How a social justice tool became a means to grab land in India’s forests

Since Independence, waves of forest encroachments have been regularised on one pretext or another, and this unfortunate trend seems to be continuing. With a recent United Nations report warning that one million species of plants and animals are poised on the brink of extinction, we need to take all forest destruction very seriously
(HT File Photo)
(HT File Photo)
Updated on Jul 02, 2019 08:17 PM IST
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ByShekar Dattatri

The Forest Rights Act (FRA) was originally meant to redress historical injustice to genuine forest dwellers by conferring rights to traditionally occupied forest land. Following a multi-tier verification process, individual and community rights to approximately 72,000 sq km of forest land have been granted to claimants since 2008. However, the process has also unearthed about 19 lakh ineligible or bogus claims, clearly showing that the Act has been used as a Trojan horse by opportunistic land grabbers. Thanks to high-resolution satellite imagery, such encroachments can now be easily exposed.

On February 13, in response to a Public Interest Litigation by three wildlife conservation organisations, the Supreme Court directed state governments to recover all forest land occupied illegally since the FRA was enacted. Subsequently, the court directed that evictions be put “on hold” till details on procedure of rejections are examined.

While the forest rights bill originally envisaged only the protection of Scheduled Tribes, the goal posts were subsequently shifted to include a huge number of undefined claimants characterised as Other Traditional Forest Dwellers. Secondly, the cutoff date for eligibility was arbitrarily shifted from October 25, 1980, to December 13, 2005, opening the door to lakhs of new claimants. Thirdly, the bill’s original intent to only provide provisional rights to people living within national parks and sanctuaries, with a five-year time frame to resettle them outside with due compensation, never made it into the Act.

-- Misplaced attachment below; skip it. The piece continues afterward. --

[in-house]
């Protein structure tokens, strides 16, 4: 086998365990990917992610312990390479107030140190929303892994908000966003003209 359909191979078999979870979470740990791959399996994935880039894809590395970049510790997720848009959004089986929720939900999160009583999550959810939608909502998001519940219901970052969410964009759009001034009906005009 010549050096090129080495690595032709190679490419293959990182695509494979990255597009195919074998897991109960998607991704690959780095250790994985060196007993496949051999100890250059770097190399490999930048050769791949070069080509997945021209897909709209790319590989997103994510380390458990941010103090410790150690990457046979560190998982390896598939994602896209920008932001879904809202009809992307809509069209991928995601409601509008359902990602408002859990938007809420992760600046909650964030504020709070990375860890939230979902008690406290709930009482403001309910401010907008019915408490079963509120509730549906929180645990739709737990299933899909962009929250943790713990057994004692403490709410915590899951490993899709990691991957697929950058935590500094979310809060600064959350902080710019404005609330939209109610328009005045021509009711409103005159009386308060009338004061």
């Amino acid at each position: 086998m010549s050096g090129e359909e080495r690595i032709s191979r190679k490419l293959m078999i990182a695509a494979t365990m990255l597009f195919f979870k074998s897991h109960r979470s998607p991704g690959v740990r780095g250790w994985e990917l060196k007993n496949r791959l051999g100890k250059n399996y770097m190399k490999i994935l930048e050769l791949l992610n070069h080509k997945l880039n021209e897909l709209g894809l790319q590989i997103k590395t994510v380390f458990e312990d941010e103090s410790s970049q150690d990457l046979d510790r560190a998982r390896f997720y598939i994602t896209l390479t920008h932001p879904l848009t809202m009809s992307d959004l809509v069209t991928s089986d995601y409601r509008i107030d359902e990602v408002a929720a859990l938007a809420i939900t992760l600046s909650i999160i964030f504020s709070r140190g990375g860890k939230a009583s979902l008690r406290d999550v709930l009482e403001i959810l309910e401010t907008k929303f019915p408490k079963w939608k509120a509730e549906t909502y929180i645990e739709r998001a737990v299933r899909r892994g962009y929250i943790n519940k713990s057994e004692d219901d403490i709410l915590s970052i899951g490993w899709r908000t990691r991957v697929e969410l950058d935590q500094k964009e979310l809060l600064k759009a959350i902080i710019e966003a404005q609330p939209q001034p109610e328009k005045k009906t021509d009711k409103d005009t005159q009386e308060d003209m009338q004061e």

National parks and sanctuaries are the only safe refuges for a host of critically endangered species that cannot survive in the face of relentless hunting by local people, commercial exploitation of forest products, and livestock grazing. In a concession to this ecological reality, the FRA provides for the declaration of Critical Wildlife Habitats: safe havens where animals can live free of conflict with humans. Sadly, however, not one sq km has been declared as a Critical Wildlife Habitat.

While there can be no argument that economic development has played a major role in deforestation, government data reveals that whereas forest land diverted for development from 1980 to 2016 totals 6.33 lakh hectares, forest land granted as individual rights under the FRA between 2008 and 2018 adds up to about 19 lakh hectares. For a tigress and her cubs or a herd of elephants, it’s a moot point whether their forest was usurped by development projects or for cultivation, since the result is the same: the loss of habitat.

This inconvenient truth is countered with an oft-repeated fallacy that forest dwellers live in harmonious coexistence with wildlife and are actually beneficial to biodiversity. This is easily disprovable at least in the Indian context, where populations inside forests often exceed 10 people per sq km, rendering market-driven exploitation of Non Timber Forest Produce (NTFP) anything but harmonious or beneficial. Also, hunting by local communities is so pervasive in many parts of India that it has led to what scientists describe as the empty forest syndrome.

In a scientific paper on NTFP extraction by the Soliga tribe in the BRT Tiger Reserve in Karnataka, Aditi Sinha and Kamaljit S Bawa write: “Increasing demands for non-timber forest products and their commercial extractions can result in harvesting methods that maximise short term economic gains with little attention to long term ecological consequences”. They conclude: “Current fruit harvesting strategies and techniques used by the Soligas focus on maximising the economic returns by adopting methods of extraction such as lopping of branches and cutting of trees. Such practices can ultimately decrease the rates at which the populations grow, thereby making the extraction of Phyllanthus fruits unsustainable”. The authors cite many references from around the world that show that exploitation of NTFPs to meet growing market demand is resulting in the depletion of forest resources and the degradation of natural ecosystems.

Since Independence, waves of forest encroachments have been regularised on one pretext or another, and this unfortunate trend seems to be continuing. With a recent United Nations report warning that one million species of plants and animals are poised on the brink of extinction, we need to take all forest destruction very seriously. The widespread abuses of the FRA that have come to light must be viewed as a wake up call, and any attempt to parcel away our last forests to lakhs of ineligible and bogus claimants must be stopped.

Shekar Dattatri is former member, National Board for Wildlife

The views expressed are personal

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Wednesday, December 01, 2021